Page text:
On Trading Magglio Ordonez

Look, I like Jon Paul Morosi (apart from him spelling his first name wrong), I do. So when he broached the subject of the Tigers trading away Magglio Ordonez, I did give it some thought. About 1.5 seconds worth of it. I assumed, like most silly ideas that have no real shot of happening, that it would go away. But two days later, the idea has been picked up by a few different outlets so now I guess I should address it.

Morosi’s idea isn’t without merit. Ordonez has been a disappointment this season and because his age and injury history have cost him a step or two defensively, he isn’t great with the glove. It would seem ideal to use him primarily as the DH, but that isn’t going to happen in Detroit. As Morosi points out, the Tigers need to find ways to keep both Alex Avila and Victor Martinez in the lineup at the same time, and that means Maggs has to be an outfielder.

I think it’s far too easy to say “well, just trade him” as if that’s all it takes. In this video game world, far too many fans are under the delusion that just because a player is underperforming or no longer useful to your team, that another club will happily make a deal to help fix your problems. That’s just not the way it works. If you want to trade a player like Ordonez (or Brandon Inge), a few things have to happen. First, you have to find a team that actually values the player that you no longer value. That’s very tricky.

Think about it; if he was hitting .310, would you be talking about trading him? Of course not. But he’s not so you are. The problem is that if he was hitting .310, his trade value would be much higher than it is. Now we get to the second part: the money.

Maggs is making $10 million this season and there are very few clubs in a position to add significantly to their payroll. That means that if you do find a club that values Ordonez more highly than you do, that club also has to be able to take on the salary. If they can’t (and they probably can’t), now you need to eat part of (or even most of) Ordonez’s salary just to make the deal happen. There is a trade-off there, of course, by doing so you likely increase the return on the trade, but you are still dealing away Ordonez and paying the other club to take him.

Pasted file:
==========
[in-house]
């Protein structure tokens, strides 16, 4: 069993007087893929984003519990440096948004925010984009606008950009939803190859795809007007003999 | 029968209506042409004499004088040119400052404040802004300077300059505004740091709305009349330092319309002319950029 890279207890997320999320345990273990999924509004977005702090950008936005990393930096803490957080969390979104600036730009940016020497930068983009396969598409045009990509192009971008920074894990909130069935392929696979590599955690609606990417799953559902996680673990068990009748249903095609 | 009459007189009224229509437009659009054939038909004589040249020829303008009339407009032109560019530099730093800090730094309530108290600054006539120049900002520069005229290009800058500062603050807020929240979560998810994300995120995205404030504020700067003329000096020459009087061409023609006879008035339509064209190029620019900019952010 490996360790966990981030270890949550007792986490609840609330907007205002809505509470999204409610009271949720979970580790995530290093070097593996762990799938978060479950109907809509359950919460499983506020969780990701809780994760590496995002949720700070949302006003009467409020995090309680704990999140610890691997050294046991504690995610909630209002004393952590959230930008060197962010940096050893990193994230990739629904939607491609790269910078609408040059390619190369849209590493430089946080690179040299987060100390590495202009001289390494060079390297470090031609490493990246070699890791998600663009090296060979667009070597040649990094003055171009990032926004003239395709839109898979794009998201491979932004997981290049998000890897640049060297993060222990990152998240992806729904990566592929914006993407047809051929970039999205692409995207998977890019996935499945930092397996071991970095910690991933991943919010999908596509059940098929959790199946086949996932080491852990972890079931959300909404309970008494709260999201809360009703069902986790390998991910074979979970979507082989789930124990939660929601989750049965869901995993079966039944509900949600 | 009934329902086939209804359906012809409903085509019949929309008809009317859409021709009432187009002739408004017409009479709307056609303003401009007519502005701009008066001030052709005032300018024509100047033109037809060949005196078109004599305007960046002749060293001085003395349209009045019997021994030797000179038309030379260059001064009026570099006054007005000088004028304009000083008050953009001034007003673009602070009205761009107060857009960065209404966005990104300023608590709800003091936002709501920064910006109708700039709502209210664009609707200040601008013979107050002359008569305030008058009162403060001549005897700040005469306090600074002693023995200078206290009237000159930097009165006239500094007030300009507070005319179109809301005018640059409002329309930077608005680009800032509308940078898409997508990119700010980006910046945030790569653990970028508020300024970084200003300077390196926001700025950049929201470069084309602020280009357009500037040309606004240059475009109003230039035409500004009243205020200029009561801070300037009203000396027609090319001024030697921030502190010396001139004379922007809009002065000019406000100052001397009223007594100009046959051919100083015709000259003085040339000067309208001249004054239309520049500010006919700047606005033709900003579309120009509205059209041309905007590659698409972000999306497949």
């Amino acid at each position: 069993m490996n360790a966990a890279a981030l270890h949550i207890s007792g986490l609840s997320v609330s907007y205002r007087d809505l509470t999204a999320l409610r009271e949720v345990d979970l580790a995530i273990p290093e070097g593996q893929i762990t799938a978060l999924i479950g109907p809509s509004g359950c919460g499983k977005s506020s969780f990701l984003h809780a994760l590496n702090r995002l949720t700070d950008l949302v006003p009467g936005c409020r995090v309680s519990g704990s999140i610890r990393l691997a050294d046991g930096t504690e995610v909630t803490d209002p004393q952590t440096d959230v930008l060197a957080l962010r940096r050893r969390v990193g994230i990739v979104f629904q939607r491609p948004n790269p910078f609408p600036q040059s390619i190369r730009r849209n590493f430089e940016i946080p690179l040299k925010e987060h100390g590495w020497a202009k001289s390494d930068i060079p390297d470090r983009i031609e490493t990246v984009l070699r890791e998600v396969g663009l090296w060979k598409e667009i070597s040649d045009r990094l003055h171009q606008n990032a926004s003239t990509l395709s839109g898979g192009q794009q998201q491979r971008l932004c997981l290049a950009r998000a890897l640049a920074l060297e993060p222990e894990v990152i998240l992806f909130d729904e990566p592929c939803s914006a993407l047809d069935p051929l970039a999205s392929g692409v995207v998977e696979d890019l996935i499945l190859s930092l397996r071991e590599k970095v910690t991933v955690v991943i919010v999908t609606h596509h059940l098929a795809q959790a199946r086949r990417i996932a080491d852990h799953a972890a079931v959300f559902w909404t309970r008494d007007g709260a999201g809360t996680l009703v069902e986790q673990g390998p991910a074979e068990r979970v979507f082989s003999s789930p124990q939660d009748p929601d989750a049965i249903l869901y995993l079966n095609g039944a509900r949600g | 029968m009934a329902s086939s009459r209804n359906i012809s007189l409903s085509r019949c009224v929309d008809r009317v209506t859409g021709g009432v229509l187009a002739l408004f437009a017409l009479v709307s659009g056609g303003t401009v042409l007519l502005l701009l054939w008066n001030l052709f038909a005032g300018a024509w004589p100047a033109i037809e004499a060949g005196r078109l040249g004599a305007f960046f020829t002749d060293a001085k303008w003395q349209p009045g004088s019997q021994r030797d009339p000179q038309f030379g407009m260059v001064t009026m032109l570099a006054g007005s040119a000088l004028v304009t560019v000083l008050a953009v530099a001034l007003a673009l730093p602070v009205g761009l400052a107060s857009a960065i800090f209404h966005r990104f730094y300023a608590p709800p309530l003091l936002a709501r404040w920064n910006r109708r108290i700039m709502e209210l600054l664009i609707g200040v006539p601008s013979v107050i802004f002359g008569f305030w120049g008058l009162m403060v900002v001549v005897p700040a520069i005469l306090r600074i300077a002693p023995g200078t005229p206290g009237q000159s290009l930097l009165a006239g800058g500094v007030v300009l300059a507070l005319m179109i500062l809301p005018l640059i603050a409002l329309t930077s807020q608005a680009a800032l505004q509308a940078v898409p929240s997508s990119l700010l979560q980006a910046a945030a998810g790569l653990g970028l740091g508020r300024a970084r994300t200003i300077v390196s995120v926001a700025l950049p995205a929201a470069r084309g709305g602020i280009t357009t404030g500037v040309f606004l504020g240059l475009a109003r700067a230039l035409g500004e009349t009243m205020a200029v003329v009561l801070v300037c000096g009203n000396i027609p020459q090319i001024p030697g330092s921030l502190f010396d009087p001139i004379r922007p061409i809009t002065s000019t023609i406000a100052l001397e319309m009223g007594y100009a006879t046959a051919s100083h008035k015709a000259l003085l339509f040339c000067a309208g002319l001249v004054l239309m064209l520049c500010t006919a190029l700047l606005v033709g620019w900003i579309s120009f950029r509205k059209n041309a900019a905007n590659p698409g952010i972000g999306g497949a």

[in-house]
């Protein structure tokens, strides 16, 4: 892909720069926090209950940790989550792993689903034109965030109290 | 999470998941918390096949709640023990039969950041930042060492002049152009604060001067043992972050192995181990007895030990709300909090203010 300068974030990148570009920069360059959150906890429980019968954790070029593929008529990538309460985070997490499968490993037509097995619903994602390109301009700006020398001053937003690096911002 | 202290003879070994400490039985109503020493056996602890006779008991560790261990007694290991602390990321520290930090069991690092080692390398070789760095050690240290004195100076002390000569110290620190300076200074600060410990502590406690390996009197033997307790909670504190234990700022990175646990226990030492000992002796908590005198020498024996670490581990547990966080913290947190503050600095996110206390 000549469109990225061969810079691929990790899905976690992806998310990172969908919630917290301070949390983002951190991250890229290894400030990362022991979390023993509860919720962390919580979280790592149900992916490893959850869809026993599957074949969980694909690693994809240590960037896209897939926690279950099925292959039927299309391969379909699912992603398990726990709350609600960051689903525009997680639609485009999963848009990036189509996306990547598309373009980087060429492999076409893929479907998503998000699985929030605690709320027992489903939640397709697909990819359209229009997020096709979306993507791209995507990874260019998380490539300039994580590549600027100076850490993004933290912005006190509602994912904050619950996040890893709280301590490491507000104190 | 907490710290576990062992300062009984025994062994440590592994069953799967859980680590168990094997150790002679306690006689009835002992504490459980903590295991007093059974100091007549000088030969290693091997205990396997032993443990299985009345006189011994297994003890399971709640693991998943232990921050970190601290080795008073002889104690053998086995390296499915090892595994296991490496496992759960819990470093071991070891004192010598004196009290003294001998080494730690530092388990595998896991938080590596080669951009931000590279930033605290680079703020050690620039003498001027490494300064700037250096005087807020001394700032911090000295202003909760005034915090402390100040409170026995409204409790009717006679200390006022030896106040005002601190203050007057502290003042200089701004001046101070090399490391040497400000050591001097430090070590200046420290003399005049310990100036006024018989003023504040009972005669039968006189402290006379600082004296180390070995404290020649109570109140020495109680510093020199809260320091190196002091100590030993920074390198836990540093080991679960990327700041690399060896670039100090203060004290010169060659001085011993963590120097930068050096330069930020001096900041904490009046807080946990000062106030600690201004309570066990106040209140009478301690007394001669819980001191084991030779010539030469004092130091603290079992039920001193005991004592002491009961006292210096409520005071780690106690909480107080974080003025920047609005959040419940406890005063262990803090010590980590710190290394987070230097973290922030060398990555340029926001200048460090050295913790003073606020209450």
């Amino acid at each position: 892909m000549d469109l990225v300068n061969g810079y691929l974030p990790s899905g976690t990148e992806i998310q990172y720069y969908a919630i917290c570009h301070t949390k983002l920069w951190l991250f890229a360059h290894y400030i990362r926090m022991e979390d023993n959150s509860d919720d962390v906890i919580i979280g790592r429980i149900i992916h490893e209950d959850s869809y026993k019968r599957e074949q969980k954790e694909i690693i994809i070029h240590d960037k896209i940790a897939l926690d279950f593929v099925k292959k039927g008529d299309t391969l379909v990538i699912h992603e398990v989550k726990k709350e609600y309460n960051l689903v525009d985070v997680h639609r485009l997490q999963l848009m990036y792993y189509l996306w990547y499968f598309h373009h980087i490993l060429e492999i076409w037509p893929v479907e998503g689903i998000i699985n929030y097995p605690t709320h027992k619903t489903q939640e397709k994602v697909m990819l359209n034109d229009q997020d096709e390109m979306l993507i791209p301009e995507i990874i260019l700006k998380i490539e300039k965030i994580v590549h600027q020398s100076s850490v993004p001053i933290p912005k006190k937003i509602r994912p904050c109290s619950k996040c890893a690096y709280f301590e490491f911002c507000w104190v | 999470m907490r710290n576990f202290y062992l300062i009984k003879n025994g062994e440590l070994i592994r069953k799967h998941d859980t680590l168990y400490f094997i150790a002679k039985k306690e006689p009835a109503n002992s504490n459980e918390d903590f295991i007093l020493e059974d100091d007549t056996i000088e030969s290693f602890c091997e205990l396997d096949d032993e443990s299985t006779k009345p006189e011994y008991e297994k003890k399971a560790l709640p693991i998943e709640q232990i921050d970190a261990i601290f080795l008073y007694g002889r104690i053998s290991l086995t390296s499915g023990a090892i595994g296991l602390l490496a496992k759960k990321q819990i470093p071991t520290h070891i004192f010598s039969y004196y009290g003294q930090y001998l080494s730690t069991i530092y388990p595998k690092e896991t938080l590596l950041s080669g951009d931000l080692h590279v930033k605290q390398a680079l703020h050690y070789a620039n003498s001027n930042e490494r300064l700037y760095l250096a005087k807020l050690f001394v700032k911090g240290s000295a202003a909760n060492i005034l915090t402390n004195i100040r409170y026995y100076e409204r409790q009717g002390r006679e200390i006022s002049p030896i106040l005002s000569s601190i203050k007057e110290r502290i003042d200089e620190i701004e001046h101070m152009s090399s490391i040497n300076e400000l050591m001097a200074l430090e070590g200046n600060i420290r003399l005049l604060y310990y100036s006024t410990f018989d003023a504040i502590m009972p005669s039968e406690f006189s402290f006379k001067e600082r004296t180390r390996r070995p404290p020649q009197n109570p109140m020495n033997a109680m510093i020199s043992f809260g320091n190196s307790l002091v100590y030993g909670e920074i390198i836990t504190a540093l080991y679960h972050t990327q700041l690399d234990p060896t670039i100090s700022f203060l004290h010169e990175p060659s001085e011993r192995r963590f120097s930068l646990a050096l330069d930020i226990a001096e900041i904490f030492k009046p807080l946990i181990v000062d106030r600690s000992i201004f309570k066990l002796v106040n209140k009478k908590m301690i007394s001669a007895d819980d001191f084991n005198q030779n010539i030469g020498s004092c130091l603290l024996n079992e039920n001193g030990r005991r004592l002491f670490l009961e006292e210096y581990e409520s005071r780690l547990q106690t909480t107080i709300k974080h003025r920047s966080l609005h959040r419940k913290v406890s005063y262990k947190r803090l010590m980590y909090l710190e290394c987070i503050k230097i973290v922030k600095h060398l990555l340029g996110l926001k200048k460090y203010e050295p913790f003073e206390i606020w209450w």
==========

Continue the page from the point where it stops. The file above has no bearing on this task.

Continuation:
Oh but that is not all. Ordonez (like Inge – and really this column works for both) has full no-trade rights thanks to their 10-and-5 status (10 seasons in the majors, the last five with the same club) which means they can veto any deal. That means a lot to the veteran guys and it shouldn’t be dismissed in your minds. You you really think that a guy like Ordonez, who has never won a World Series, will be happy to walk away from a first place club so he can go DH in Seattle? I don’t see that as likely.

There will be a lot of clamoring by fans that want Andy Dirks and Brennan Boesch to play full-time. Yes, the outfield defense will be improved with Dirks in the lineup, but the Tigers are probably stuck with Magglio in rightfield anyway. In his two games since coming off the DL, Ordonez has gotten to a couple of balls I didn’t think he’d get to in the outfield and he has twice shown an accurate (and still strong enough) throwing arm. At the plate, he has stung at least three balls that were snagged by infielders, shots that easily could have been hits, but he has just a single to show for his efforts.

But watching him move around in right and watching him during those at bats, I think he’s healthy for the first time this year. And a healthy Maggs makes the Tigers a much better team overall. Not just better, but much better.

I just don’t think the Tigers want to trade him. And they’d have to really want to trade him to make it happen, because doing so would be very difficult.

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Tags: Brandon Inge Detroit Tigers Jon Paul Morosi Magglio Ordonez

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